The bus was very nice.  It was clean and comfortable, the air conditioner actually worked, we even had power outlets and a TV to watch.  What we have learned is that no matter how nice the bus is, if the roads are in disrepair (which these were!), we would still have a somewhat unpleasant journey.

On the Road

On the Bus

The roads for the first half of the trip resembled those in Botswana.  Asphalt that was once wide enough for two lanes of traffic was now disintegrating at the edges, narrowing the roads down to almost a single paved lane in some places.  At times it was hard for the traffic in both directions to pass.  Sometimes we would have to pull off the road onto the bumpy dirt shoulder to let traffic pass.

Along the roads were many open shops, lots of people walking or traveling by bicycle, and we saw house after house on stilts.  The land here was completely flat, covered with rice fields, dotted by palm trees and people’s houses.

Pitstops Along the Way

Our bus swerved and bumped along the roads, making decent time.  We stopped for a brief bathroom break and later for lunch at noon.  Here we stopped at a typical roadside rest stop…semi clean bathrooms and a small restaurant serving a mix of western and local food.  Like always, we had brought our own food:  dried fruit, bread and Nutella, and cookies, and made a lunch out of this.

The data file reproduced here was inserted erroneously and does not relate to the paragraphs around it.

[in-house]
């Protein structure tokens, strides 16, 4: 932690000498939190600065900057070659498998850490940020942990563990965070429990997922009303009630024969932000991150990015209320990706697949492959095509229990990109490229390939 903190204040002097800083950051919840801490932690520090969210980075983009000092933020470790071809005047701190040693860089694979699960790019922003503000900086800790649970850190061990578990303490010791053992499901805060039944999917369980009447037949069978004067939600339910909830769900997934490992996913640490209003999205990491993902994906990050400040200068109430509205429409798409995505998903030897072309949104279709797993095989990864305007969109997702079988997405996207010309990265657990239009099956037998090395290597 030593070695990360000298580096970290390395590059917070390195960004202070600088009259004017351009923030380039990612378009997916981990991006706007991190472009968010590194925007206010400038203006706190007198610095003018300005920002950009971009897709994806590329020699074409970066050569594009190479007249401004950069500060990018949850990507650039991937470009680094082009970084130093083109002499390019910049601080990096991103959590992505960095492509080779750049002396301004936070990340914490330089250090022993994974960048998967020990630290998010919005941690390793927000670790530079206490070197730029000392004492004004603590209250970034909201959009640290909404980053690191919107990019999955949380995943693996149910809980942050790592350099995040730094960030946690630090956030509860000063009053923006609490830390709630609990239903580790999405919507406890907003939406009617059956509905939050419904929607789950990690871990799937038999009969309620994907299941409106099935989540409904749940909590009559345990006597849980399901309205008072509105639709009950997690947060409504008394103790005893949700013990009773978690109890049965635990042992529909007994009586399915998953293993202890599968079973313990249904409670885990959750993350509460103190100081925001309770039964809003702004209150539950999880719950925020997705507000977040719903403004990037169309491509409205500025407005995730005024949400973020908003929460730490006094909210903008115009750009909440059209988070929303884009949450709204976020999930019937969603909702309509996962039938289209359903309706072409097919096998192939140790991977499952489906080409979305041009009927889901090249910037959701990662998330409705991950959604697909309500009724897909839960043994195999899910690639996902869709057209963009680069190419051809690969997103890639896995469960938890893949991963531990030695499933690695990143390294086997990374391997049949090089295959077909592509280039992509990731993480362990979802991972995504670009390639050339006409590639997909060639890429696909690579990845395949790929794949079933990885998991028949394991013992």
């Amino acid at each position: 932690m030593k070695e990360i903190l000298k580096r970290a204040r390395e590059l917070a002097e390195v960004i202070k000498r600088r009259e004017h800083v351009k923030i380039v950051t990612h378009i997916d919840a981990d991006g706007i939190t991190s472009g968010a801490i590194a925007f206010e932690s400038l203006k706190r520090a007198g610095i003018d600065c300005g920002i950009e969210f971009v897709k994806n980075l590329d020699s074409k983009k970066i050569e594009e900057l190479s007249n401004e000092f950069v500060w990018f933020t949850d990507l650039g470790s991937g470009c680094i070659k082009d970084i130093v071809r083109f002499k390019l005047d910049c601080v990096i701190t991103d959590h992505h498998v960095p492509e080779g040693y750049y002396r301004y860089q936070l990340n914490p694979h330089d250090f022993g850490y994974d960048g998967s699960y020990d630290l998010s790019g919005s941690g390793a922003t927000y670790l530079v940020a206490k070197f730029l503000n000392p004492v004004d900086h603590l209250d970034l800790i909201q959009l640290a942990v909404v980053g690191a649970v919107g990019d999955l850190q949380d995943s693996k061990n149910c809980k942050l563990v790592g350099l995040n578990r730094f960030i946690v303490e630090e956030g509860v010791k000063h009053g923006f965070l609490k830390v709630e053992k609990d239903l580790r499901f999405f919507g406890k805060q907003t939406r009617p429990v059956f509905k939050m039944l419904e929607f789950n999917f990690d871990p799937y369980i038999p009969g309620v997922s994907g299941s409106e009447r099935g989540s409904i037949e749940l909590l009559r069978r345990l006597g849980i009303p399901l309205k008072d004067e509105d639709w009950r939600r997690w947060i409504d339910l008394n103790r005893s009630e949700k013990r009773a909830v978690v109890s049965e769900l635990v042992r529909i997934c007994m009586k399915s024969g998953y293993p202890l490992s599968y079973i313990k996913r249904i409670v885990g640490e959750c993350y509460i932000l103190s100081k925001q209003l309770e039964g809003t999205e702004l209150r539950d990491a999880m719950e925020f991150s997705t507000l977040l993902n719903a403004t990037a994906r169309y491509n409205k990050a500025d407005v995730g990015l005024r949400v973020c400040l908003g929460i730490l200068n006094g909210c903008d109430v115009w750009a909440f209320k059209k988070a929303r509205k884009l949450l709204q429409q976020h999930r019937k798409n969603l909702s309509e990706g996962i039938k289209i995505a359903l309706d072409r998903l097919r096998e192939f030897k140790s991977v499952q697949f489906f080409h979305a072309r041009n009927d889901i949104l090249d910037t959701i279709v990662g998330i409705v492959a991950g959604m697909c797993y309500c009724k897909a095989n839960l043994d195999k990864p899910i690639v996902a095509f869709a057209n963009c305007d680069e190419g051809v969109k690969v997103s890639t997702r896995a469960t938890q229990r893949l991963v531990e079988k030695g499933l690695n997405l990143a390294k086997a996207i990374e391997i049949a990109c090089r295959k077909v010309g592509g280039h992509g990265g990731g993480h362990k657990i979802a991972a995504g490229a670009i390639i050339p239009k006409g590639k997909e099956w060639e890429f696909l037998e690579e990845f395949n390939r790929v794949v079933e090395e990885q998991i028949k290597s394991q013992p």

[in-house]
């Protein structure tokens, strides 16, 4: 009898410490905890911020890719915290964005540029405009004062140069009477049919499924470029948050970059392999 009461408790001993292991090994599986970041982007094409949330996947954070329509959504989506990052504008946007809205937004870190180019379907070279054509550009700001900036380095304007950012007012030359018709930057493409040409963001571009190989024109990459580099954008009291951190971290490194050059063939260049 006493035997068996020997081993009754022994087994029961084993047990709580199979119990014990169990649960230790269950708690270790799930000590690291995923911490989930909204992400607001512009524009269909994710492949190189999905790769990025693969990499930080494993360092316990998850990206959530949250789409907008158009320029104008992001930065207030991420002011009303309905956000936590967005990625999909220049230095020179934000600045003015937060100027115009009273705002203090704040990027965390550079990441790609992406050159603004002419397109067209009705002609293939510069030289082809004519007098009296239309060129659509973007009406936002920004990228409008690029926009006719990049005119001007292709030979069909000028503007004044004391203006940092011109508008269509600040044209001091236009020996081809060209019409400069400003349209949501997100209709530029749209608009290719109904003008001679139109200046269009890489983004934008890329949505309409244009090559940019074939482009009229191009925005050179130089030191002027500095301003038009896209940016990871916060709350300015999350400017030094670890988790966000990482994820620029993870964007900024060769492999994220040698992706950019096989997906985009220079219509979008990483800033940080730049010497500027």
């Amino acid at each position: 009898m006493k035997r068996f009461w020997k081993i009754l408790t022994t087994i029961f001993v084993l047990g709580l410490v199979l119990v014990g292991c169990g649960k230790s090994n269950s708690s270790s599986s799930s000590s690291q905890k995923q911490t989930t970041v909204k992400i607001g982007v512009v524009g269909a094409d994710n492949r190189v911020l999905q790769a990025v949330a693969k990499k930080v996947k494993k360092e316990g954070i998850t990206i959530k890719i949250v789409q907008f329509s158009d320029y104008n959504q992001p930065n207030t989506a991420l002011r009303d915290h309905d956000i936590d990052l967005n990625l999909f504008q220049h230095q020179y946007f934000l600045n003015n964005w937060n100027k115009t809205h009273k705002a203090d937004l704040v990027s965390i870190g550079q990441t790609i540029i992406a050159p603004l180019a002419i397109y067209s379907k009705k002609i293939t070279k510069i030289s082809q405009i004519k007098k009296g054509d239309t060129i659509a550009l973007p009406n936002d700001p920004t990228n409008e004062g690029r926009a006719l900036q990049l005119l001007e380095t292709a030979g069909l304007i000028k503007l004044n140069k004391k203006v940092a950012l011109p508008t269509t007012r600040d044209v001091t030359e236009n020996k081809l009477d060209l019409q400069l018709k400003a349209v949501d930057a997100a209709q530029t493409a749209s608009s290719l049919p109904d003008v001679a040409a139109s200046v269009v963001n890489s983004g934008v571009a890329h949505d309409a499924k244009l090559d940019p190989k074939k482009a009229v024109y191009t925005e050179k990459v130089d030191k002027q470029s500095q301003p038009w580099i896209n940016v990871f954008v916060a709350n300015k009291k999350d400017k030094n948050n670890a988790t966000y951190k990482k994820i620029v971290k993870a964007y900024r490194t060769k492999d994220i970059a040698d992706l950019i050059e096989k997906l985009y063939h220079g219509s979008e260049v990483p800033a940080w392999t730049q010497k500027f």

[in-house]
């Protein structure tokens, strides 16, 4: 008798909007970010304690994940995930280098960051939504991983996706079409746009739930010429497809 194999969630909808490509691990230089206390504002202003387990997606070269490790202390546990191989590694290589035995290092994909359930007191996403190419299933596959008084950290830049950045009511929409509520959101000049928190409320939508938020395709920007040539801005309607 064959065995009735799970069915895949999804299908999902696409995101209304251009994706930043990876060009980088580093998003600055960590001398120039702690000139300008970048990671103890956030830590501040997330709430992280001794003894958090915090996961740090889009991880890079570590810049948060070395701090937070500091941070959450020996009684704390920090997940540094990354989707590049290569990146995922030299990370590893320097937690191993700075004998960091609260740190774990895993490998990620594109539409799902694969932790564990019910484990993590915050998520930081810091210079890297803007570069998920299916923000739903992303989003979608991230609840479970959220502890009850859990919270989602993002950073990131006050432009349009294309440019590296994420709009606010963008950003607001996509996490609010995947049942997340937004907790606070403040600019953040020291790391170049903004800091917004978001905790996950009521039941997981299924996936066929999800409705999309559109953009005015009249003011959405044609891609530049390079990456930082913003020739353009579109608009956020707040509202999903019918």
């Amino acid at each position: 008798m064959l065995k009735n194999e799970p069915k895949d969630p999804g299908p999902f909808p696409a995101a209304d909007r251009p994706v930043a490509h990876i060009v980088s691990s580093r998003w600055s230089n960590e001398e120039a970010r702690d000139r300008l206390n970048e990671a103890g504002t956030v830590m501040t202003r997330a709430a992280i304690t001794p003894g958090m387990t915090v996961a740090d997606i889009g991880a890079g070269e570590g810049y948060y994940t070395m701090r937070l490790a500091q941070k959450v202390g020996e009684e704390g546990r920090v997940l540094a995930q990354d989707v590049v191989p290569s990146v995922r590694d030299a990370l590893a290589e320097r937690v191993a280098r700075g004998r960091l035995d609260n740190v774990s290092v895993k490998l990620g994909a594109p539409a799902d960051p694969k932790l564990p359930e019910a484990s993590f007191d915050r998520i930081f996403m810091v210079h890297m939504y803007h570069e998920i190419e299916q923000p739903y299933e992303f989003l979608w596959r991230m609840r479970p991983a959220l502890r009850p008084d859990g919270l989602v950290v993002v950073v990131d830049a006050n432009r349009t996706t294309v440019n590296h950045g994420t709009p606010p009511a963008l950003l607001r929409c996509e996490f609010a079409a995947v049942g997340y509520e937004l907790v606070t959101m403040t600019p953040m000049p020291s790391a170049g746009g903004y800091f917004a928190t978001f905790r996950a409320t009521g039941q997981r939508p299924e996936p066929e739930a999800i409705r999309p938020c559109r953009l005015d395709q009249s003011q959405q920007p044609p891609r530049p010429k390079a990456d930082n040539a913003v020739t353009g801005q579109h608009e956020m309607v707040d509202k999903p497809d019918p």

Part 2 of Our Journey

The afternoon drive took a lot longer.  A huge portion of the road was under construction.  In sections the asphalt was torn up so we were riding on dirt and gravel.  Orange dust was being kicked up by all of the traffic, coating the bus, trees, houses, and people with a fine layer of dirt.  We were now making much slower progress, but in a year or two, this will be a much nicer journey!!

Cambodia bus travel

While on the bus, we spent our time doing homeschooling, reading our Kindles, doing future trip planning, and using our computers.  Having the power outlets was a huge plus…both Tyler and Kara could play games on their computers while the hours passed by.

Tyler on the Bus

Arriving in Phnom Penh

Eventually we arrived in Phnom Penh, but the going got even slower here.  The narrow streets were lined with shops and very rickety houses.  People were everywhere and bikes and tuk-tuks were always in the way of our giant silver bus.  We saw more poverty than I was expecting, especially now that we had arrived in the capital of Cambodia.